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Hurricane Katrina Erodes the U.S. Gulf Coast
This page contains archived content and is no longer being updated. At the time of publication, it represented the best available science. However, more recent observations and studies may have rendered some content obsolete.
Dauphin Island guards the mouth of Mobile Bay, Alabama, from the open waters of the Gulf of Mexico. Though not directly under the eye of the storm, the island was blasted with a powerful storm surge when Hurricane Katrina came ashore on August 29, 2005. When the storm passed, Dauphin Island had been divided in two. On September 10, the Advanced Spaceborne Thermal Emission and Reflection Radiometer (ASTER) captured the top image of the permanently altered island. A large inlet has been cut across the island in the same spot that a much smaller inlet existed before the storm. The western tip of the island has also been washed away, though no other changes are obvious. Miraculously, the thin causeway that connects the island to the mainland appears to be intact. In these images, vegetation is red while sand is a brilliant white.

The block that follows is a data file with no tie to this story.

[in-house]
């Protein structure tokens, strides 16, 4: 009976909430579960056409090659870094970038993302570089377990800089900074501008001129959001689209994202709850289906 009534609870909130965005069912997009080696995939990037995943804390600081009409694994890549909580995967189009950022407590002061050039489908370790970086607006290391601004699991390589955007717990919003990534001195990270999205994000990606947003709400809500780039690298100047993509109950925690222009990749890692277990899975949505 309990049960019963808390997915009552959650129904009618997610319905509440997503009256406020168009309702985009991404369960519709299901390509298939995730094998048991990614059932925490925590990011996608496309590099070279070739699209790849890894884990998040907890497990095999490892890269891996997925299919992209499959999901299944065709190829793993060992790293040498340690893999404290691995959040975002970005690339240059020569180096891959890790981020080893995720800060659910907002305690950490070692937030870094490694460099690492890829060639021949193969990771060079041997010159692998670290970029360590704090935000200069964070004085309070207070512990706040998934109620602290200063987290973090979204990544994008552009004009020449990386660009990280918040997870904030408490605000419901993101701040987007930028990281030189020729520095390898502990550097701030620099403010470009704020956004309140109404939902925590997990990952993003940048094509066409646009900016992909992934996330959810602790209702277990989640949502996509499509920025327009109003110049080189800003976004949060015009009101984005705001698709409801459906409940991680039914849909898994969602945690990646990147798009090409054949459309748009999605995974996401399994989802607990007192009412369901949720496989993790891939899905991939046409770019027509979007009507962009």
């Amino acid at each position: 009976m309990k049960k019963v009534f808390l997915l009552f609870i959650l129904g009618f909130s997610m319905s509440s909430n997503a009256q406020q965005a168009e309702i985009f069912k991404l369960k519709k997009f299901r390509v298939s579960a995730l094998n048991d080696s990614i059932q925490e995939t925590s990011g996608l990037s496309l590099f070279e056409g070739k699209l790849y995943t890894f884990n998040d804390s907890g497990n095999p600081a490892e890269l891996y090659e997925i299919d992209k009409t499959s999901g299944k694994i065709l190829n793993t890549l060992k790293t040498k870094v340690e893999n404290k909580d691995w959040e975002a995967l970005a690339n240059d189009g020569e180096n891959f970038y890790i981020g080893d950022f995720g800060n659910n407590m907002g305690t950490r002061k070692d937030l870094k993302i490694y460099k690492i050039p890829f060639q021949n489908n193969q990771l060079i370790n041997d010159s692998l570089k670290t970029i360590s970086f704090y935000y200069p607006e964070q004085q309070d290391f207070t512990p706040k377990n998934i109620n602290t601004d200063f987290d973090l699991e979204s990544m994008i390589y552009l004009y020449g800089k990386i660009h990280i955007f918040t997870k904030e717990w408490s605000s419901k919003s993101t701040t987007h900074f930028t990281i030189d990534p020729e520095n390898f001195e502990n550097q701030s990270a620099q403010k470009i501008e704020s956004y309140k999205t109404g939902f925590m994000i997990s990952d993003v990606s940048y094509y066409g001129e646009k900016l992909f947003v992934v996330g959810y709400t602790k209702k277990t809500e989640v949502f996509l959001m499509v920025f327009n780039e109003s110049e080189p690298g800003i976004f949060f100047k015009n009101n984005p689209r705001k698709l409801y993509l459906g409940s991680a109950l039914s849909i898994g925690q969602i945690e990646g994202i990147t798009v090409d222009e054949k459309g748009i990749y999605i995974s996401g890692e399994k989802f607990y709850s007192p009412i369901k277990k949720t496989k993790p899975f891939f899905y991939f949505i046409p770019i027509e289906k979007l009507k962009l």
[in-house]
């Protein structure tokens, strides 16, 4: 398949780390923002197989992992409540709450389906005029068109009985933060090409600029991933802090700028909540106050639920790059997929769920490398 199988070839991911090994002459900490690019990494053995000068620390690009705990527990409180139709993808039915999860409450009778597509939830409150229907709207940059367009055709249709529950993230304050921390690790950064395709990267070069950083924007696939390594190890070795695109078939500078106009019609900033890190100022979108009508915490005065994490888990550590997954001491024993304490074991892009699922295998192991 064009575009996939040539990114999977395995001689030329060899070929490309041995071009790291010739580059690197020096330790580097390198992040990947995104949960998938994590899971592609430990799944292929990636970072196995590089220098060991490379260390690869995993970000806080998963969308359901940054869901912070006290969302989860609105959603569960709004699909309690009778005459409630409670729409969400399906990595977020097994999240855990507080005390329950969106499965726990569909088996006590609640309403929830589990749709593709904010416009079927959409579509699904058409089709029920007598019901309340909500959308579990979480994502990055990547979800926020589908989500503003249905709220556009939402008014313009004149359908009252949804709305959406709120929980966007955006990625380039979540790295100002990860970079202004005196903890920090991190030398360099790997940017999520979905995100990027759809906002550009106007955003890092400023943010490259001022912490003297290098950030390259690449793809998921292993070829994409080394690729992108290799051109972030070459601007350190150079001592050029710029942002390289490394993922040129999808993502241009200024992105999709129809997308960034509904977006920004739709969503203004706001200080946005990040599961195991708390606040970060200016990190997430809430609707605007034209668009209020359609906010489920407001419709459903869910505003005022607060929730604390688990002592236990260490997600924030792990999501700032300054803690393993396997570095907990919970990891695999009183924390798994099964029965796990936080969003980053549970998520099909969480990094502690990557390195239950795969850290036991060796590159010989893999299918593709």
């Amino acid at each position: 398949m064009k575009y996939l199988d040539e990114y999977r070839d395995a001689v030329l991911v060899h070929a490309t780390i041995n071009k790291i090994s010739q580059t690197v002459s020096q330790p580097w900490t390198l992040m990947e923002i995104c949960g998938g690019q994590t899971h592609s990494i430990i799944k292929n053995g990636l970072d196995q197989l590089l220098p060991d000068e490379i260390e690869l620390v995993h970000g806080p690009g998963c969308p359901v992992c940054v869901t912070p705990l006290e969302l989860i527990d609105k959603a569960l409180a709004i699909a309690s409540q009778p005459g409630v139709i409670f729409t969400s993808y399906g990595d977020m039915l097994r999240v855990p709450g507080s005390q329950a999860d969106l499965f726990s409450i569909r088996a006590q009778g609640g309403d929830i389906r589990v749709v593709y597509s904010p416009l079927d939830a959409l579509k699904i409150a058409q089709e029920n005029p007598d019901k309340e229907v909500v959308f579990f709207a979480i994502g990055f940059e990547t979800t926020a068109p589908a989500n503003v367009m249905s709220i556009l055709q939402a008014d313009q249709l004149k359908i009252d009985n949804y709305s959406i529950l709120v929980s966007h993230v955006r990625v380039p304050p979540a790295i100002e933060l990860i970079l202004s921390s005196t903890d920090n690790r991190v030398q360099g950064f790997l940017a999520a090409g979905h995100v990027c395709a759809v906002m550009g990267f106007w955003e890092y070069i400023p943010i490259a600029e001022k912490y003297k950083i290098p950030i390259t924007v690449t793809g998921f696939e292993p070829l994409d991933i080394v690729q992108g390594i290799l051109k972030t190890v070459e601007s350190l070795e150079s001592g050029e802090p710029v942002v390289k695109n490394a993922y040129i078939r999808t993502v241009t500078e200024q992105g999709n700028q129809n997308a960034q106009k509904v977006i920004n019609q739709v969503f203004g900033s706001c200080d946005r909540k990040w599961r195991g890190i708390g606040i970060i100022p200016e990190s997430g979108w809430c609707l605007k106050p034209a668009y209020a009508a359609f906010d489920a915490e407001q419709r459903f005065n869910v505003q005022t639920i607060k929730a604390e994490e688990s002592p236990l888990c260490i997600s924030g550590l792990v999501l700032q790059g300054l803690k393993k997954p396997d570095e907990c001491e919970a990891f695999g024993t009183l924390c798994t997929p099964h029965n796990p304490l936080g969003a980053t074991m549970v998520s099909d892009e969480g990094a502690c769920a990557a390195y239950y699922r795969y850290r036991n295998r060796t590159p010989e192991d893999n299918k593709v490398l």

Barrier islands are constantly changing with shorelines building and eroding at remarkable speed. The islands are also routinely shaped by powerful storms, sometimes dramatically breaking apart as Dauphin Island broke under Katrina’s wrath. Barrier islands often absorb the brunt of a hurricane’s storm surge, offering some protection to the mainland shore.
NASA images courtesy Jesse Allen, Earth Observatory, using data obtained courtesy of the NASA/GSFC/METI/ERSDAC/JAROS, and U.S./Japan ASTER Science Team